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Not all estate litigation results from wills and trusts

Incapacitation is always a possibility. People suffer illnesses and injuries that could make it impossible for them to make decisions for themselves. Many British Columbia residents prepared for this eventuality by executing powers of attorney in which they entrust their finances and health to someone they trust. Sadly, not everyone deserves that trust, and estate litigation could ensue because of it.

It is not unusual for people to make mistakes, but when those errors result in the failure to protect an incapacitated person, concerned family members will more than likely take notice. In addition, some acts are so irresponsible that others feel the need to step in to stop and correct the problem. In most instances, it will first be necessary to remove the individual causing the problem.

Even if the individual originally appointed as power of attorney is willing to step aside, that may not be the end of the story. Some people will appoint an alternate to take over, but if no one else is named, family members will most likely need to go to court in order to appoint someone else to make decisions on behalf of the incapacitated person. If family members disagree on who should take over this role, the litigation could last for some time.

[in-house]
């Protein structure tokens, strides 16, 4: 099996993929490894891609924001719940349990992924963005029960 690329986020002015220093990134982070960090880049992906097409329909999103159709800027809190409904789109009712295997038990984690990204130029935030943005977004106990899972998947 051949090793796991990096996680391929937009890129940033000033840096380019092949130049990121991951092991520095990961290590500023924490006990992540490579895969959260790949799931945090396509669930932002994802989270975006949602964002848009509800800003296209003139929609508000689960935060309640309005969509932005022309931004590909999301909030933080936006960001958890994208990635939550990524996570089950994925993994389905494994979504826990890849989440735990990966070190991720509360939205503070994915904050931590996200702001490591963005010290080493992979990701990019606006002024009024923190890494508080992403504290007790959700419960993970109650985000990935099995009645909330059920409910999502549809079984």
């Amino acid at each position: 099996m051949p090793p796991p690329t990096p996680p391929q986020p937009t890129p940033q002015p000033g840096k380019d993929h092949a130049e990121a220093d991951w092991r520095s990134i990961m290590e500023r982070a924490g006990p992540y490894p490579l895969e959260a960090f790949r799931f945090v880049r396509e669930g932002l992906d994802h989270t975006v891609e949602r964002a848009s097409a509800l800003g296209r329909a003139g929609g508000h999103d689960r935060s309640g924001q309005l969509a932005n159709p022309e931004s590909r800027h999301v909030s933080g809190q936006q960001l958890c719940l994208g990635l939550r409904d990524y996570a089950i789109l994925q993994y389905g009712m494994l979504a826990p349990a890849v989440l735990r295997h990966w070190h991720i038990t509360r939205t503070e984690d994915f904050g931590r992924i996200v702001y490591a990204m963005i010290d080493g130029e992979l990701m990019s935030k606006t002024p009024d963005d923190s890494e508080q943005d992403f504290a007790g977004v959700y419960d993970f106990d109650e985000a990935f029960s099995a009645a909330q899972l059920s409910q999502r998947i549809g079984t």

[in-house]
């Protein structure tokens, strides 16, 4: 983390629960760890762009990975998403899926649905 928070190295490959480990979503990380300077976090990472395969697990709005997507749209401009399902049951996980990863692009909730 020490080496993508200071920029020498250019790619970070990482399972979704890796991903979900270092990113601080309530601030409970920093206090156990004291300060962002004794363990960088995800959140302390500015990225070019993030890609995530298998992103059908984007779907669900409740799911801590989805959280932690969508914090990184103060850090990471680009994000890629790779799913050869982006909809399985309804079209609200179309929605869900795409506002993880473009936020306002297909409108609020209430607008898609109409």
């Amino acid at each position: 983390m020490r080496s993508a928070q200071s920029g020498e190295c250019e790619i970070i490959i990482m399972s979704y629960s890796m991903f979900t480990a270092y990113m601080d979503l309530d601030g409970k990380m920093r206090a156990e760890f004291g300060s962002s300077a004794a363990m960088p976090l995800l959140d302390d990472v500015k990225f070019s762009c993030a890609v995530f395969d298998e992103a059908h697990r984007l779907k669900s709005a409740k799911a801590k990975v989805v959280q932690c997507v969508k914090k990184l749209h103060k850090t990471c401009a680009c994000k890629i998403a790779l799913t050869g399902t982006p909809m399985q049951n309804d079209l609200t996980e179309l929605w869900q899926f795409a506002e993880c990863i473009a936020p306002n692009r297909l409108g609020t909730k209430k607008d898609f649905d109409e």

Entering into estate litigation in order to protect the interests and health of an incapacitated person should not be taken lightly. A British Columbia court will want to make sure that the individual appointed will not make the same mistakes. For this and other reasons, it would be wise to work with an attorney experienced in this area of law to increase the chances of an outcome that most benefits the person who cannot make decisions for him- or herself.

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